In South Korea the word “exhibition” seems to be translated as “biennale”. At the moment the Koreans are hosting at least four biennales, if one includes the Daegu Photography Biennale (until 19 October). Last week I managed to catch the other three, two of which have begun in an atmosphere of high controversy.
The most prestigious of the Korean events, and one of the leading international exhibitions on the contemporary art calendar is the Gwangju Biennale, now in its 10th incarnation. The show has been put together by British curator, Jessica Morgan, under the title, Burning Down the House. You will probably recognise this as a Talking Heads song from the 1980s, with a funk beat and incomprehensible lyrics.
Morgan has chosen to interpret her theme in a two-fold manner. The inspiration for the song came from Heads’ drummer, Chris Frantz, who attended a Funkadelic concert where the crowd started to chant: “Burn Down the House!” According to the curator: “The hedonism of the P-funk crowd on the dance floor was then turned into an anthem of bourgeois anxieties by the New York band. This dual meaning of pleasure and engagement captures the defining spirit of the 10th Gwangju Biennale.”
In truth this theme captures the defining spirit of almost anything. The event that will forever define the Gwangju Biennale was a notorious massacre of 1980 when government troops fired upon a peaceful student demonstration. The Biennale was founded in 1995 “in memory of the spirit of civil uprising”, which means the show always has a political dimension.
Morgan has addressed this need by invoking “the process of conflagration and transformation, a cycle of obliteration and renewal.” This allows for the inclusion of many politically engaged works, some pieces confronting a particular issue head-on while others take a more oblique approach. The strangest aspect of the selection, regardless of politics, is that so many pieces simply refer to “burning”, or to “house”.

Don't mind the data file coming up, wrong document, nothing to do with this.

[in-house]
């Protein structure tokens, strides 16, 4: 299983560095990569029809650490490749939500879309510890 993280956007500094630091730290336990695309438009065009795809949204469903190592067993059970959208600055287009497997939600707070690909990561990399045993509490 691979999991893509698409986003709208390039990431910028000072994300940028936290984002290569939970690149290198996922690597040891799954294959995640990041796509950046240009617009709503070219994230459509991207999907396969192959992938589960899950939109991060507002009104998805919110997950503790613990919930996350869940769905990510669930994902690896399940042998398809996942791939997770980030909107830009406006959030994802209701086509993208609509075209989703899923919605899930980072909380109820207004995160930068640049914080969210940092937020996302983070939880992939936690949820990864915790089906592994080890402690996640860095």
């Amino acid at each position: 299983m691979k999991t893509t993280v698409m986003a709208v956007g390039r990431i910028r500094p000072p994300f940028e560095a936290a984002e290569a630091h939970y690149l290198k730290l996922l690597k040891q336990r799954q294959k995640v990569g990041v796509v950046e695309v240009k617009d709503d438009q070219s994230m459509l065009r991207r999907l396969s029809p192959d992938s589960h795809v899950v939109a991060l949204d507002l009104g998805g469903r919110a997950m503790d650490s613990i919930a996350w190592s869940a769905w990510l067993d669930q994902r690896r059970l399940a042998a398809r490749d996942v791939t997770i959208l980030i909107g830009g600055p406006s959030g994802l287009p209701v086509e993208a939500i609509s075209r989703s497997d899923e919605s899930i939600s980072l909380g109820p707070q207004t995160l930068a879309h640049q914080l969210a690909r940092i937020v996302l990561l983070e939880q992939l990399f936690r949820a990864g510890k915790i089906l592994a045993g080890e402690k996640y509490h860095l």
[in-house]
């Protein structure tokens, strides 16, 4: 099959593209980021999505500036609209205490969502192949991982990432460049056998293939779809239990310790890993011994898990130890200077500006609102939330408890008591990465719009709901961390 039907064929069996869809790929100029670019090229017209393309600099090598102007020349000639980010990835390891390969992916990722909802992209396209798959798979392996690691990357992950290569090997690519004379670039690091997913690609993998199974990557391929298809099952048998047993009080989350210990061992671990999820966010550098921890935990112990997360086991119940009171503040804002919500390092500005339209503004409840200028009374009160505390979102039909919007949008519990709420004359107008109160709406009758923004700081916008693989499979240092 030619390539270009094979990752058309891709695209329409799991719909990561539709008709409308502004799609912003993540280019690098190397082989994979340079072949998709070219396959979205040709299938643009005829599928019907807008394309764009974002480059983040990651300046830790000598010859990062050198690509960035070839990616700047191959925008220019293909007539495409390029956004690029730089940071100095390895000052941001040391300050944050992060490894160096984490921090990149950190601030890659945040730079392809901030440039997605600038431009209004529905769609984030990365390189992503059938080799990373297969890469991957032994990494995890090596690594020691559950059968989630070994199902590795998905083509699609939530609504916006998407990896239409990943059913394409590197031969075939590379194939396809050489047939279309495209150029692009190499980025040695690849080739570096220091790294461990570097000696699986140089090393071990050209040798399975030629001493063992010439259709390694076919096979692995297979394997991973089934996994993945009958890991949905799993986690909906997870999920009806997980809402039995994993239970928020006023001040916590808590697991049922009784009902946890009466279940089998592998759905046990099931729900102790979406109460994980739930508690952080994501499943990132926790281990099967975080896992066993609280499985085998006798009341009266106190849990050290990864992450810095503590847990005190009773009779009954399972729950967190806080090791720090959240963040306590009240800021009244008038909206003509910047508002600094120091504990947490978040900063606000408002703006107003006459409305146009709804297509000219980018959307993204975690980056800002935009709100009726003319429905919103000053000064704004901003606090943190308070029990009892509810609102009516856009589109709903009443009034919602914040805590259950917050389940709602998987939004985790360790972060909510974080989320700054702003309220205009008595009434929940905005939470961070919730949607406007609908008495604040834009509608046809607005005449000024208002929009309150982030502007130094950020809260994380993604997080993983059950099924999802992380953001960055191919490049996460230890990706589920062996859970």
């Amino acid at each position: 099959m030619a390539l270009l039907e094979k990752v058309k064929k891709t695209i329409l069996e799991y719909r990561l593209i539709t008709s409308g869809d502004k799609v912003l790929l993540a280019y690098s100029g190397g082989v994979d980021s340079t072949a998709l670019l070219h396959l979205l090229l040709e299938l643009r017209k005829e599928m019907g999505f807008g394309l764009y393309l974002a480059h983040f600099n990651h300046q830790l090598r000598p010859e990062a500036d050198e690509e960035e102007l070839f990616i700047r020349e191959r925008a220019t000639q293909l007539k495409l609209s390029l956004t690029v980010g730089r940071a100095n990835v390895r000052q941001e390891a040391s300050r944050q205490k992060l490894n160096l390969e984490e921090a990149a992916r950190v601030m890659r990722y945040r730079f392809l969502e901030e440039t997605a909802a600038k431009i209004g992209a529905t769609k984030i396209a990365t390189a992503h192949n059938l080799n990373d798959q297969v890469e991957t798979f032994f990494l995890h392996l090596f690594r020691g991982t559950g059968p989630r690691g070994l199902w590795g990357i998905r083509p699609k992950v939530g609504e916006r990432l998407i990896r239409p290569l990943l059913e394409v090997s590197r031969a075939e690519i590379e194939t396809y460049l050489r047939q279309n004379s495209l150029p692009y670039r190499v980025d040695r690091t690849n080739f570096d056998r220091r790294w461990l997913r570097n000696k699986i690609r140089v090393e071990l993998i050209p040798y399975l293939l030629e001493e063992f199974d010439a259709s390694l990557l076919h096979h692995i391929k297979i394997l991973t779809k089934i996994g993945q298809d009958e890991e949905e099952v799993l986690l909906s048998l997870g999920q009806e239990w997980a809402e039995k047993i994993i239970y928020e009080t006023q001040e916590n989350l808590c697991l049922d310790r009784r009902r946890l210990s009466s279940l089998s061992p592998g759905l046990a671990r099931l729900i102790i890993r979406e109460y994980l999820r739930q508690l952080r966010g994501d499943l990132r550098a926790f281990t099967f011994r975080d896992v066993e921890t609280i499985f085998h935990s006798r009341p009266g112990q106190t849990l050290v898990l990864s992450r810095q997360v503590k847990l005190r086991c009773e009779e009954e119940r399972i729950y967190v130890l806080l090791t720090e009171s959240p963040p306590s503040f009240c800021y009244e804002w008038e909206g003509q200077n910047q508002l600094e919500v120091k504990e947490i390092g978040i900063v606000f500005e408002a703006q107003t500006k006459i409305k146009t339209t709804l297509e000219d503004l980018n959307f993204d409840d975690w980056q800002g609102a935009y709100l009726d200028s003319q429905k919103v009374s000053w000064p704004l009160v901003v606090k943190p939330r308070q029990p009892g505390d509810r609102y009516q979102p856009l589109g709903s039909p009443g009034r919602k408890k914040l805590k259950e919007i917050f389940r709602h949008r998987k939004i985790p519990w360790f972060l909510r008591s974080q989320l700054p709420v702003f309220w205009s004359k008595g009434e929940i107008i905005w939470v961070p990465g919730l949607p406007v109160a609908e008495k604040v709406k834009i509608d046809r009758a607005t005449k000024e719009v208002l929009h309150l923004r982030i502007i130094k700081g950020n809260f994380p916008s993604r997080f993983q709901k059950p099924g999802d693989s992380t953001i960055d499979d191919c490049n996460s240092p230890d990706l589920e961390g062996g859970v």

For instance, the largest installation in the show is Urs Fischer’s room-by-room simulation of his former New York apartment in which walls and contents are photo-reproduced on wallpaper. As there doesn’t seem to be anything especially political about this apartment – unless Fischer is critiquing his own bourgeois tastes – we can only assume it stands for the “house” section of the show.
Conversely, a panel with abstract squiggles in pokerwork, by Anwar Shemza, or a smoke-tinged piece of paper held near a fire by Yves Klein, are representative of “burning”. Eduardo Basualdo’s The Island probably deserves a special mention, being a scaled-down house reconstructed from the burnt remnants of a building in Buenos Aires. Neither should we overlook Sterling Ruby, who has contributed four large cast-iron stoves, in reference to home and hearth. It’s like a game: “Get both ‘house’ and ‘burning’ into a single artwork.”
Such extreme literalness feels a bit trivial alongside the politically oriented works, despite the slightly sinister overtones of Basualdo or Ruby’s contributions.